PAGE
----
Good news for truckers!
Van spot rates rose last week in major markets and reversed a summer long decline. The one-week increase amounted to roughly $0.03 per mile (1.6%) bringing the spot market average to $1.84 across 12 of the top van freight markets nationwide. That rate is just half a cent (0.3%) below the average we recorded on August 31. Driving the increase is additional freight volume as evidenced by a 5.6% increase in load postings last week. Also, fuel prices are starting to decline, which is always good news.
Load Posts and Rates Often Rise As the Quarter Ends
It is not unusual to see a surge in rates at the end of a quarter. Shippers typically rush freight out the door in an effort to close their books on a high note. When the economy is weak, shippers are more cautious about building inventories, so you might not notice the end-of-quarter bounce. On the other hand, when the economy is especially strong, the upward trend can start as much as two weeks in advance of the quarter's close. Then you wouldn't see such a big swing in the final week.
Load posts trended up last week for all three major equipment types, and load volume in September was up for vans, both compared to August levels and compared to September 2011, as well. Usually an increase in load posts is paired with a decline in truck posts. When there are "enough" loads in the marketplace, small carriers stop posting trucks and just search for loads. When they post trucks, they get more phone calls than their small office staff can handle. So load posts go up, truck posts go down. And we see an increase in a key spot market demand indicator: the load-to-truck ratio.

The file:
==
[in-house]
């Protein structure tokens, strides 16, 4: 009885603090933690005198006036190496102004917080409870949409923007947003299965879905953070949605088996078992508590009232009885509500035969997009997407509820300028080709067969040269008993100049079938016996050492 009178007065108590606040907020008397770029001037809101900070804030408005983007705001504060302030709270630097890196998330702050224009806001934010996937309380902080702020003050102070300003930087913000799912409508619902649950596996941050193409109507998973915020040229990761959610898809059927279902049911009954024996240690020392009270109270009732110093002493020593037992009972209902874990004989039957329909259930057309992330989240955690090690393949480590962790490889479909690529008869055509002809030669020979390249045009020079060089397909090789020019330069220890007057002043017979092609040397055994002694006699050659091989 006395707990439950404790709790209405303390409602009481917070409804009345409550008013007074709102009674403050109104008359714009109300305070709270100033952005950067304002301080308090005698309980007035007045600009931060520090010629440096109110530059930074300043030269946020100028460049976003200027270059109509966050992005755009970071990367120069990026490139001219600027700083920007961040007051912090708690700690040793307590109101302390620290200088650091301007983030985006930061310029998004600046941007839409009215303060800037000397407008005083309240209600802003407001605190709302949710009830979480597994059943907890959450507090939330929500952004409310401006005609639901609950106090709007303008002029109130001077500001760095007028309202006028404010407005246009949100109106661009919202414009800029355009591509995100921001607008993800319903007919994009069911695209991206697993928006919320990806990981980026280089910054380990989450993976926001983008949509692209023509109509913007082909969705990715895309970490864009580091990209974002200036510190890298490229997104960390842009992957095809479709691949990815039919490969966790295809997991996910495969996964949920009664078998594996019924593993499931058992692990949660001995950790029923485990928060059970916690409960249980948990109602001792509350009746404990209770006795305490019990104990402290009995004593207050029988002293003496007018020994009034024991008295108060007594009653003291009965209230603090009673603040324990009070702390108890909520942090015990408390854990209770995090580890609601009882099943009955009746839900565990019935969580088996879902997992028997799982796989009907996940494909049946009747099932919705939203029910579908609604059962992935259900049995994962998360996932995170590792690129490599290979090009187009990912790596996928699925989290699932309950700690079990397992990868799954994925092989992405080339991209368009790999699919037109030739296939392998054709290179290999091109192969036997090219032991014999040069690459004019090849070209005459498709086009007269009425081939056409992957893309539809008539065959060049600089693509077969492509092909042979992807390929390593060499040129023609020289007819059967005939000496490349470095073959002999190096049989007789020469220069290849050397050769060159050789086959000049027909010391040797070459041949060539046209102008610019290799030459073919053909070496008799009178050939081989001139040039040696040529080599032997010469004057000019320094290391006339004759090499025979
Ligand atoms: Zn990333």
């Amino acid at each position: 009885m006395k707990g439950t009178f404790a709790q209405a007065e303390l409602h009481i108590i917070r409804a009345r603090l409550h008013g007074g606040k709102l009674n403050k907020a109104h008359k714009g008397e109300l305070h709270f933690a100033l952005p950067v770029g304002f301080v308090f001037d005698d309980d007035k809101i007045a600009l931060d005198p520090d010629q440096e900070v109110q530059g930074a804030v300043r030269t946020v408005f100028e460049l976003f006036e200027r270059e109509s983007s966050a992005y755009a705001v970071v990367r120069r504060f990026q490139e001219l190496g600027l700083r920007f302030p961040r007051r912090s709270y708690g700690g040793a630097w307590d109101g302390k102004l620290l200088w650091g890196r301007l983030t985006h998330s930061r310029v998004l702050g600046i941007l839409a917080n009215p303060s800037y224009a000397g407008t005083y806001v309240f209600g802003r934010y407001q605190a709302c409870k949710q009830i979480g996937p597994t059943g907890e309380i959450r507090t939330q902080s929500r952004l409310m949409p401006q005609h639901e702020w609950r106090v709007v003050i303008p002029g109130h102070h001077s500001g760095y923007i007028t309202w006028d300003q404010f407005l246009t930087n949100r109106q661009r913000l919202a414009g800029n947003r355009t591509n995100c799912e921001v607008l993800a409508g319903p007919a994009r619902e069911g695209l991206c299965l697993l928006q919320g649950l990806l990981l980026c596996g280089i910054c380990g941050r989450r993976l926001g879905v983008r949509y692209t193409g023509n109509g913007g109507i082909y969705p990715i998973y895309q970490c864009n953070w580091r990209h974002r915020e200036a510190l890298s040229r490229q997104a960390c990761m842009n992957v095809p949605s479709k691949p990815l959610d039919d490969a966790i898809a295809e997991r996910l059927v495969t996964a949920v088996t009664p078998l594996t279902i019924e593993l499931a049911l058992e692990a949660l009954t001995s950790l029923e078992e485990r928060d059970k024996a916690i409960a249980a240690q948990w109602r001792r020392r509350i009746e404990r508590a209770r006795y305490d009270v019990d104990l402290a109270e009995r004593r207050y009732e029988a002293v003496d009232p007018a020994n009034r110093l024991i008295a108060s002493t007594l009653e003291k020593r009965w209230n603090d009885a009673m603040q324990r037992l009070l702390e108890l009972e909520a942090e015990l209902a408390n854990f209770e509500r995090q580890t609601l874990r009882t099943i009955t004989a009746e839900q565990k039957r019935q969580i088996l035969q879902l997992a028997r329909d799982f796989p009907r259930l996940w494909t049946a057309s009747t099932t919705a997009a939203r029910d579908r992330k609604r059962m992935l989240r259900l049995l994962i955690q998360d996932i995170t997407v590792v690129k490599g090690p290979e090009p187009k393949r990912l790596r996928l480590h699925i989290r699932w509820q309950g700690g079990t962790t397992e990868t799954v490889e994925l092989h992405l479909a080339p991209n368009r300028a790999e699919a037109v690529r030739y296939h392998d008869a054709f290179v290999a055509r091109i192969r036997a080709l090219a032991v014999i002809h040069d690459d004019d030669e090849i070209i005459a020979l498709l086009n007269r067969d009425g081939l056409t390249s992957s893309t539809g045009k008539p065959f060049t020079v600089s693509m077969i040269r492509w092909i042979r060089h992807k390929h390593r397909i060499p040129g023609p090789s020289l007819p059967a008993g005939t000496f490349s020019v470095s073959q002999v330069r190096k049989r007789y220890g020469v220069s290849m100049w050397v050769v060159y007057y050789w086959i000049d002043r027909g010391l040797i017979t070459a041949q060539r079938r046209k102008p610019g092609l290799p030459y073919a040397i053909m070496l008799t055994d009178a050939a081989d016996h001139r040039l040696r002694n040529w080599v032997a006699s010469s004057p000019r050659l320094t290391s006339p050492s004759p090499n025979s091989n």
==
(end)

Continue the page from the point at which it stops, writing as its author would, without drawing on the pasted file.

Rising Load-to-Truck Ratio Predicts Rate Increase
The load-to-truck ratio is this elegant little number. The van ratio right now is 3.1. That's the number of load posts divided by the number of truck posts. Nothing complicated. But when the ratio changes over a period of time, we can predict that the next event will be a change in the spot market rate. We saw a pattern of increase in the load-to-truck ratio for vans over the month of September -- except for the holiday disruption during the weeks following Labor Day -- and the ratio is now stable at 3-to-1 instead of the 2.5-to-1 average we saw in August. Sure enough, spot market rates rose this week.
If this rate increase is sustained, instead of just an end-of-quarter blip, we can expect to see contract rates will rise, as well. I have tracked this trend in individual lanes, as well as the overall average rates, and it is as good a crystal ball as any I've encountered in my decades of pricing models. It's not 100% predictive, because there are other factors that contribute to rate movements, but the sequence is true in more than two-thirds of the cases.
Other Sources Confirm Slow Growth in the Economy
Looking at the economy more broadly, the Institute of Supply Management (ISM) posted its manufacturing index for September. The ISM index, a measure of industrial output, beat expectations and rose to 51.5 in September from 49.6 in August. A reading above 50 is interpreted as economic expansion, while anything below 50 signals contraction, and September's index exceeded that magic number for the first time since May.
Bottom line: Based on the spot market van numbers, as well as a few other market indicators like the ISM increase, I believe that the U.S. economy is still in a slow growth mode. It's not strong, but it's not heading for a second recession either.